The Preakness Country Club nestles amid the tree-shaded split-levels of suburban New Jersey, and there last Thursday evening a not a typical rite of autumn was under way.
Some 30 people - middle-aged doctors, dentists, businessmen and their wives from the local Jewish community - were gathered in the dining room listening to a speech on the Middle East from a political candidate hungry for their financial support.
Addressing them over their breast of chicken and wild rice, however, was no home - grown son of Passaic County but a Democrat named Andrew P. Miller who is running for the U.S. Senate from Virginia.
Miller was embarked on an out-of-state fund-raiser - a practice questioned by his opponent and heretofore almost unheard of in the traditionally self-contained politics of Virginia.
Less than a decade ago a candidate for governor in Virginia labeled his opponent an "agent of foreign forces" for accepting out-of-state money for his campaign, and while non-Virginia contributions have been increasingly common since, out-of-state campaigning had not.
Last year, running for governor, Miller raised $1.4 million, much of it in large corporate checks and almost all of it from within the state. This year, restricted by a federal law that limits individual donation to $1,000, his campaign has been dogged with money problems from its inception.
So far, in an effort to bolster his sagging treasury, he has scheduled three out-of-state fund raisers - one Sept. 11 in Miami, one Friday in New York and the one here.
"A senator represents his state, but he also votes on issues of concern to people all over the nation," Miller explained. "People elsewhere are interested in how I stand on issues and I welcome their interest and support."
Miller and his staff say the New Jersey and Miami fund-raisers were largely social affairs, arranged by Linda Hennesey, one of Miller's key Northern Virginia aides, and her parents.
Miller was not the only political figure in the room here. Introducing him was Mark Siegel, the Carter administration's former liaison man with the Jewish community, who resigned over the President's decision to sell arms to Saudi Arabia.
Siegel underscored his differences with the White House, but described Camp David as "a monmumental breakthrough" and "the most extraordinary achievement in foreign policy by a president in my memory." He is, he said, in a state of "cautious euphoria" about the whole affair.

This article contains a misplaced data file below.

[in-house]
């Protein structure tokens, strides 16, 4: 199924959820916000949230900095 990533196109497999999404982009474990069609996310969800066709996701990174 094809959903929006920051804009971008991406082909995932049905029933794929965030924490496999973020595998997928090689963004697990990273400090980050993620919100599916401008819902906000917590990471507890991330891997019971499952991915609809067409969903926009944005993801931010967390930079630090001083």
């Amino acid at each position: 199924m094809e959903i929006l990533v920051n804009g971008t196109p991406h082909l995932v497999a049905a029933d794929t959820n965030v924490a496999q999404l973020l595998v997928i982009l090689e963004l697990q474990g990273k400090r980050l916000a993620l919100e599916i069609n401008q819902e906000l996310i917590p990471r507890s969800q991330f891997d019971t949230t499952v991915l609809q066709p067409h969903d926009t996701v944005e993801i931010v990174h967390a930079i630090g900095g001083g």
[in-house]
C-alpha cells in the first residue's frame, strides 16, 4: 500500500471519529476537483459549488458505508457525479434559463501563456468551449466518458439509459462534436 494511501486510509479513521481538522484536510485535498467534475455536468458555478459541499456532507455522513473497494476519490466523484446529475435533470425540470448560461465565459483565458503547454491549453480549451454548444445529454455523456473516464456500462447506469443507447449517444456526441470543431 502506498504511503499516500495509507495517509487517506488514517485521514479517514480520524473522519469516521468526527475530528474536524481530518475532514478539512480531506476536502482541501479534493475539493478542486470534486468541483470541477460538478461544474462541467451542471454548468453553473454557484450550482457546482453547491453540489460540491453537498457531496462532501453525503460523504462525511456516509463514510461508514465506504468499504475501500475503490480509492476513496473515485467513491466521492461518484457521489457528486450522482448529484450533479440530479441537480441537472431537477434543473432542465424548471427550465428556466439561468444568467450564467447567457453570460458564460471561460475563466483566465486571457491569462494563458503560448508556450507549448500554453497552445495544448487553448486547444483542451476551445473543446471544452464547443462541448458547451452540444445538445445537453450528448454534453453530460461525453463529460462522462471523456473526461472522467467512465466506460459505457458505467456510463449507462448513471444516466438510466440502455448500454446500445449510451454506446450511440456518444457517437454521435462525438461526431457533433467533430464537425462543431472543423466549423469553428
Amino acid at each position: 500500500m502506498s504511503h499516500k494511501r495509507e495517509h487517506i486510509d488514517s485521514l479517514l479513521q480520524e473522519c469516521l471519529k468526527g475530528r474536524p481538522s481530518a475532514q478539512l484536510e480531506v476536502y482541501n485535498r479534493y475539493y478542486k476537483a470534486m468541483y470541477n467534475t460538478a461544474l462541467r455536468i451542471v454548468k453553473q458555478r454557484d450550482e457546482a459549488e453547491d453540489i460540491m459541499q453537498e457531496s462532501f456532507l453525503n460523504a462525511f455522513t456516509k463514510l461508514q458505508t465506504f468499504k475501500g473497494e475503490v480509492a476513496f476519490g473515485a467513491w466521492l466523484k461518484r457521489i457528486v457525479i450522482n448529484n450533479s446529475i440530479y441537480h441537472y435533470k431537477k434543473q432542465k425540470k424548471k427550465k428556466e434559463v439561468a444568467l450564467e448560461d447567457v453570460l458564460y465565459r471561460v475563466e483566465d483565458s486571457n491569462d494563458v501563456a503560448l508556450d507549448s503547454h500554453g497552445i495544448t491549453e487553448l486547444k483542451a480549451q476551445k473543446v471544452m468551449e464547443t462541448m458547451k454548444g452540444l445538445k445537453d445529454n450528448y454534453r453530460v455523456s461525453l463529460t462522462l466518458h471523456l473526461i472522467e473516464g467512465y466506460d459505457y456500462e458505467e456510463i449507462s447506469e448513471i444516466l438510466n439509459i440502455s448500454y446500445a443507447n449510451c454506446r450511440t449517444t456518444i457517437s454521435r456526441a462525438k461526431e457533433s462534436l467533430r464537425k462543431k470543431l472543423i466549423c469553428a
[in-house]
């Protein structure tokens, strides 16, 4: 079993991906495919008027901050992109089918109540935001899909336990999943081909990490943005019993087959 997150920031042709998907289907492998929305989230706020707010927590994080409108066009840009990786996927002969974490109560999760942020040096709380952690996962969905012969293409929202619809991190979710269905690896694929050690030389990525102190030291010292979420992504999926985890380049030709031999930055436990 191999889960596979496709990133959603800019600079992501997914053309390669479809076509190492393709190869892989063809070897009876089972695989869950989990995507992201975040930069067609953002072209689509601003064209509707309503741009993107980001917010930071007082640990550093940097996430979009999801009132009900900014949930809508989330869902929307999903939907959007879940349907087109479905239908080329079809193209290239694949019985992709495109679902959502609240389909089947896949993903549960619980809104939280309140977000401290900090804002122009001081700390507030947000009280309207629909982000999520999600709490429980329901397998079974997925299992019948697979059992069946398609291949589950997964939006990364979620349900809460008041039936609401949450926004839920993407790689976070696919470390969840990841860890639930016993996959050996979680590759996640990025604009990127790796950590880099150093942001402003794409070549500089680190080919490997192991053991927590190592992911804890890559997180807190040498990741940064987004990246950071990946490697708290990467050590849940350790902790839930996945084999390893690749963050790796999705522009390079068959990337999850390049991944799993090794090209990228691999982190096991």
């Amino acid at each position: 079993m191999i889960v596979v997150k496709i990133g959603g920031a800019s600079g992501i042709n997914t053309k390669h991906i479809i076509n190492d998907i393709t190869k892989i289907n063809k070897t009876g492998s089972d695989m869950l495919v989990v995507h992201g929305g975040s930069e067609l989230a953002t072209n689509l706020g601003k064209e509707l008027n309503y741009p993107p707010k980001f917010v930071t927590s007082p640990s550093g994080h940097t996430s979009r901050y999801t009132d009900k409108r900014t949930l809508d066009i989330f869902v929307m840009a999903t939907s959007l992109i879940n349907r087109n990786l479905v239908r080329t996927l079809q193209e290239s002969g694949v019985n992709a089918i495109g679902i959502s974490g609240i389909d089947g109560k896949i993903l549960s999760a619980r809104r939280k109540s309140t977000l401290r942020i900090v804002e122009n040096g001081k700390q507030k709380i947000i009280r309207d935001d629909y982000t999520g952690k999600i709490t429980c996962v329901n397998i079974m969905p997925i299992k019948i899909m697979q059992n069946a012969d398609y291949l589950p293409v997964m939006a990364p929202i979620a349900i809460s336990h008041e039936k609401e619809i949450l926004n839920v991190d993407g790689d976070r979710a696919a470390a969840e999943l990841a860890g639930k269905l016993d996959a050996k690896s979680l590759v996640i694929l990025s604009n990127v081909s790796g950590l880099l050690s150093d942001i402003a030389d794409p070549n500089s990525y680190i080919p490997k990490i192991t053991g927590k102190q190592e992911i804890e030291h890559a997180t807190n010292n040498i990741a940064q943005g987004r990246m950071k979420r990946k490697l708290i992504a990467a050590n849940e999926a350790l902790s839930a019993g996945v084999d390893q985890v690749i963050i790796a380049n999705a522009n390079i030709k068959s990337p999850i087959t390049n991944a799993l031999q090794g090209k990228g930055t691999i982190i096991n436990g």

He introduced Miller as a man of "sympathy and sensitivity and understanding . . . a man of excellence, not of promise but of performance . . . magna cum laude and Phi Beta Kappa from Princeton, number one in his class at the University of Virginia law school . . . a man who is fiscally conservative and responable yet has a heart."
"I have not been doing a lot of speaking for candidates this year," Siegel said. "I've only been speaking for two. And one of them is Andy Miller of Virginia." The other is Charles R. (Pug) Ravenel, the Democratic senatorial candidate from South Carolina.
"He Miller is not just my friend," Siegel said. "He has proven throughout his public career he is our friend."
Miller began on a low key, reminding his audience that he went to college "right near there at Princeton" where he also met his wife.
"Her father was dean of the faculty . . . she was the only girl on the campus at that time and I sort of liked the odds . . . The way she tells it, she looked out over the student body and said 'Daddy, I want that one.'"
He talked about the nation's energy policy and praised Sen. Henry M. Jackson (D-Wash). "I had the pleasure of having lunch with Scoop just yesterday . . ." and worried aloud over the Soviets' "perception of weakness" in America. Then he turned to the main event.
"In June of this year I went to the Middle East, I was in Egypt, I was in Israel, and that time I had an opportunity to talk at some length with Mr. Sadat and Mr. Begin. And it was a fascinating experience because those two men at that time were very pessimistic as to what was going to happen . . .
"What Mr. Sadat wanted, very obviously, was an imposed solution, but you and I know that in that situation an imposed situation would never work . . ."
Miller went on, dropping personal touches here and there, talking of the Middle East leaders as human beings, each trying to and hoping for peace. He mades no Zionist pledges, but the audience seemed impressed and reassured.
"There are all problems that concern us all, and that we all have to work on. I appreciate you all coming out tonight to meet with me, and I appreciate the invitation to be here . . ."
He says "things are going well in the campaign," and does not mention his opponent, Republican John W. Warner.
Linda Hennessey said a thank-you letter will go out with a contribution envelope enclosed to the dinner guests. The Miami reception netted "about $7,000 from about 40 people," she said. It will be some time before the value of the Wayne dinner is known.
It's all very soft sell, she says, "because Andy is not at all comfortable asking for money." He never asked for donations during his talk, and, in fact, never mentioned money.
But as Miller, who has had about 4 1/2 hours of sleep in the past 24, sipped a gin-and-tonic after the speech and spoke with a reporter he was astonished to see turn up, people were writing checks.
"Nice meeting you, senator," one said. "We appreciate the fact that we'll have a friend of Israel in the Senate."